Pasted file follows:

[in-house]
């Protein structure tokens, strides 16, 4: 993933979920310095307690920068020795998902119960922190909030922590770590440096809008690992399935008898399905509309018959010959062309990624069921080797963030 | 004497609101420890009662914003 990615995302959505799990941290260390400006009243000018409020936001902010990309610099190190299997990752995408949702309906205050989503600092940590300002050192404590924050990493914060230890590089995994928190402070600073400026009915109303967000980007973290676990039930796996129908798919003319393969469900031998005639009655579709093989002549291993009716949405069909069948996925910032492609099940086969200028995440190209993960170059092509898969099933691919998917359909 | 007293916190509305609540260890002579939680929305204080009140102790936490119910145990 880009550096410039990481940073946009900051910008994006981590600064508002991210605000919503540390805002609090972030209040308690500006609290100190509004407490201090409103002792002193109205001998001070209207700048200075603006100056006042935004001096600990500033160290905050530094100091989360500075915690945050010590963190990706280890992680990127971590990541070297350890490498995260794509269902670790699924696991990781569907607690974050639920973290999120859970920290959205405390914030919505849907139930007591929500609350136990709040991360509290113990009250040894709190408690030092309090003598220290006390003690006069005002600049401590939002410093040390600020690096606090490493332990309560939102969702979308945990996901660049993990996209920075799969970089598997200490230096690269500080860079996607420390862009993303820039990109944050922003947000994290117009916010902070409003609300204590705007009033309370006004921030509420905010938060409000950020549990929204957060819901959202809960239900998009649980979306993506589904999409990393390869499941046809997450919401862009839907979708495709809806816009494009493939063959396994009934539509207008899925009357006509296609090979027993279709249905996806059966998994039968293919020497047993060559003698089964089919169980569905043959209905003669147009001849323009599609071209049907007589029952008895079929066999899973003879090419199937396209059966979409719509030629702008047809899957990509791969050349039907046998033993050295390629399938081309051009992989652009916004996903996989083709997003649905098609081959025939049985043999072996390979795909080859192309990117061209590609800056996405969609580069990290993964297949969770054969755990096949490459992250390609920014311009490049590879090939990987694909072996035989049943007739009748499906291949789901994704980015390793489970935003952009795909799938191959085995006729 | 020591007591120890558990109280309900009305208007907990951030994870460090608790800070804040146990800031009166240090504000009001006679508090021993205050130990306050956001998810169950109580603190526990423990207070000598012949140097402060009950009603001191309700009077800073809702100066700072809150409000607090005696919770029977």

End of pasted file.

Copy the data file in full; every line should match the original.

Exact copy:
[in-house]
């Protein structure tokens, strides 16, 4: 993933979920310095307690920068020795998902119960922190909030922590770590440096809008690992399935008898399905509309018959010959062309990624069921080797963030 | 004497609101420890009662914003 990615995302959505799990941290260390400006009243000018409020936001902010990309610099190190299997990752995408949702309906205050989503600092940590300002050192404590924050990493914060230890590089995994928190402070600073400026009915109303967000980007973290676990039930796996129908798919003319393969469900031998005639009655579709093989002549291993009716949405069909069948996925910032492609099940086969200028995440190209993960170059092509898969099933691919998917359909 | 007293916190509305609540260890002579939680929305204080009140102790936490119910145990 880009550096410039990481940073946009900051910008994006981590600064508002991210605000919503540390805002609090972030209040308690500006609290100190509004407490201090409103002792002193109205001998001070209207700048200075603006100056006042935004001096600990500033160290905050530094100091989360500075915690945050010590963190990706280890992680990127971590990541070297350890490498995260794509269902670790699924696991990781569907607690974050639920973290999120859970920290959205405390914030919505849907139930007591929500609350136990709040991360509290113990009250040894709190408690030092309090003598220290006390003690006069005002600049401590939002410093040390600020690096606090490493332990309560939102969702979308945990996901660049993990996209920075799969970089598997200490230096690269500080860079996607420390862009993303820039990109944050922003947000994290117009916010902070409003609300204590705007009033309370006004921030509420905010938060409000950020549990929204957060819901959202809960239900998009649980979306993506589904999409990393390869499941046809997450919401862009839907979708495709809806816009494009493939063959396994009934539509207008899925009357006509296609090979027993279709249905996806059966998994039968293919020497047993060559003698089964089919169980569905043959209905003669147009001849323009599609071209049907007589029952008895079929066999899973003879090419199937396209059966979409719509030629702008047809899957990509791969050349039907046998033993050295390629399938081309051009992989652009916004996903996989083709997003649905098609081959025939049985043999072996390979795909080859192309990117061209590609800056996405969609580069990290993964297949969770054969755990096949490459992250390609920014311009490049590879090939990987694909072996035989049943007739009748499906291949789901994704980015390793489970935003952009795909799938191959085995006729 | 020591007591120890558990109280309900009305208007907990951030994870460090608790800070804040146990800031009166240090504000009001006679508090021993205050130990306050956001998810169950109580603190526990423990207070000598012949140097402060009950009603001191309700009077800073809702100066700072809150409000607090005696919770029977």